It was during this work that the maritime archaeologists came upon the wreck outside of Fjällbacka which has been given the name “Dyngökoggen.” This limited survey of the wreck shows that it is a cog, a type of ship that was widely used from around the 12th century onward.”

The bottom planking is flush-laid (carvel), while the side planks are overlapping (clinker). Seams between planks are also sealed with moss, which is typical for cogs.

The surviving hull section is about 10 meters long and 5 meters wide. Staffan von Arbin believes, however, that originally the ship would have been up to 20 meters long.

A cog ship on the town seal of Stralsund dated to 1329. Even if the depiction is nearly 100 years later than the Dyngö cog ship, it provides a good idea of what cogs may have looked like.
Maritime archaeologist Anders Gutehall from Visuell Arkeologi Norden inspects the bottom at Dyngö.

Was the ship attacked by pirates?

Analysis of the wood samples shows the ship was built of oaks from north-western Germany. How did it end up outside of Fjällbacka?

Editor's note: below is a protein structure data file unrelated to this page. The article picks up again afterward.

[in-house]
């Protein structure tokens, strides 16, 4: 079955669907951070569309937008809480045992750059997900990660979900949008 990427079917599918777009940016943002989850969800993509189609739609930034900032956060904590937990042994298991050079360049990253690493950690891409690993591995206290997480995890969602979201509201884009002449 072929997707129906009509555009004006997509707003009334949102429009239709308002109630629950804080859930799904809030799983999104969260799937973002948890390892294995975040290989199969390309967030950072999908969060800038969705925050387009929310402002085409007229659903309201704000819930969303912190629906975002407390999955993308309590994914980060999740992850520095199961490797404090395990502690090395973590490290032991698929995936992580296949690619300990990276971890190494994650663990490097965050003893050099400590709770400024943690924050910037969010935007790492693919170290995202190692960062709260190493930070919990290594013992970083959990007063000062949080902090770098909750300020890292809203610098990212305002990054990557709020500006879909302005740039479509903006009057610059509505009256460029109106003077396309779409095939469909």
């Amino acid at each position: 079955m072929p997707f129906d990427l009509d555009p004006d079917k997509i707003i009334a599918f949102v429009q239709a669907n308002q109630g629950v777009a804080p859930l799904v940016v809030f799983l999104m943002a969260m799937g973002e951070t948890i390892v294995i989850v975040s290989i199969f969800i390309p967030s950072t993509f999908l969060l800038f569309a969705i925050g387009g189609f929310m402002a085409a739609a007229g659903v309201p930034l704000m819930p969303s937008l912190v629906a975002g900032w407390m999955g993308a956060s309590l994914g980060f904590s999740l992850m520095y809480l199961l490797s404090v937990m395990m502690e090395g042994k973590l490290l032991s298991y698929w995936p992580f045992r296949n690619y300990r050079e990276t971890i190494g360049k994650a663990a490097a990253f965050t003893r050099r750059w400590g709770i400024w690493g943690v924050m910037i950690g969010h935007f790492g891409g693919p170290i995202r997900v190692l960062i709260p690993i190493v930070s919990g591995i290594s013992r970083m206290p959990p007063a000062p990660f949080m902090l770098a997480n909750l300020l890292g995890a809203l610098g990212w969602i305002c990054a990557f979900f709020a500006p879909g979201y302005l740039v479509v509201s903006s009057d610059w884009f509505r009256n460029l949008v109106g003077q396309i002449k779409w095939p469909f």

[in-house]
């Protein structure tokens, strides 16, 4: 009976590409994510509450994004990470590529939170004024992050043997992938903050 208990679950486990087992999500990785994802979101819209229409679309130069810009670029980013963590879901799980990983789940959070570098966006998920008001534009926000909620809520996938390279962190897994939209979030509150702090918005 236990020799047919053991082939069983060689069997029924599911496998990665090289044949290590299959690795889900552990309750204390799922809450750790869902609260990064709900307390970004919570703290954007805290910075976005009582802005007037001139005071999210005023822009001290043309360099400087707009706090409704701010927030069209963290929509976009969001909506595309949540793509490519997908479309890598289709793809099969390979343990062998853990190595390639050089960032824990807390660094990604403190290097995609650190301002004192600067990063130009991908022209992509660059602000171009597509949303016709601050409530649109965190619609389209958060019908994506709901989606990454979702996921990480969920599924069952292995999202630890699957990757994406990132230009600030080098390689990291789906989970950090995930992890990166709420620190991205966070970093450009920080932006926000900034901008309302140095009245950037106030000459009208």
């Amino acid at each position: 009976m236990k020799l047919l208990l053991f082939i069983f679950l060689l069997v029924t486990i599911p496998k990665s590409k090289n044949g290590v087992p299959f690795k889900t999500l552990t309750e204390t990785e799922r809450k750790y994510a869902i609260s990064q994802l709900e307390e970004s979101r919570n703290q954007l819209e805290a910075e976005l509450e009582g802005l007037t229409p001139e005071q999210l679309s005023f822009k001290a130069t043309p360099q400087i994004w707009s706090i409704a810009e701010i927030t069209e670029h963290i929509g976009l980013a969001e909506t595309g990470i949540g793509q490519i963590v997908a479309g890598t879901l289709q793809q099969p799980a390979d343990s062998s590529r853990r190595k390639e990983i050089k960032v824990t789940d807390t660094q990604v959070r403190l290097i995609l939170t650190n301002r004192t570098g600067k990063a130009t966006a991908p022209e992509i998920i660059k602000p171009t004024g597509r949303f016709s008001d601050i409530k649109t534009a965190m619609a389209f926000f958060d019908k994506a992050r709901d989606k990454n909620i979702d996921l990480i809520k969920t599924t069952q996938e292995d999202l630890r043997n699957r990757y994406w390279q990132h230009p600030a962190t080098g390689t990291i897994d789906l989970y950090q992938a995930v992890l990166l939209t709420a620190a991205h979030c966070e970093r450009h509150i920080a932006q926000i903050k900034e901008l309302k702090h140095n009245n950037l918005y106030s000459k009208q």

“Cogs are mentioned often in written sources about the medieval Hanseatic League, but ships of this type were common throughout the Middle Ages in northern Europe.” Staffan von Arbin argues that the find also points to the importance of Bohuslän as a transit route for international maritime trade during this period.

This is also one of the oldest cogs that have yet to be found in Europe.

It is not yet known why the ship sank but that would likely be an exciting story. The survey of the ship clearly shows indications of an intense fire.

“Perhaps the ship was attacked by pirates? Written sources tell us that Norway’s southern coast, including Bohuslän, had periods with intense pirate activity during the Middle Ages.”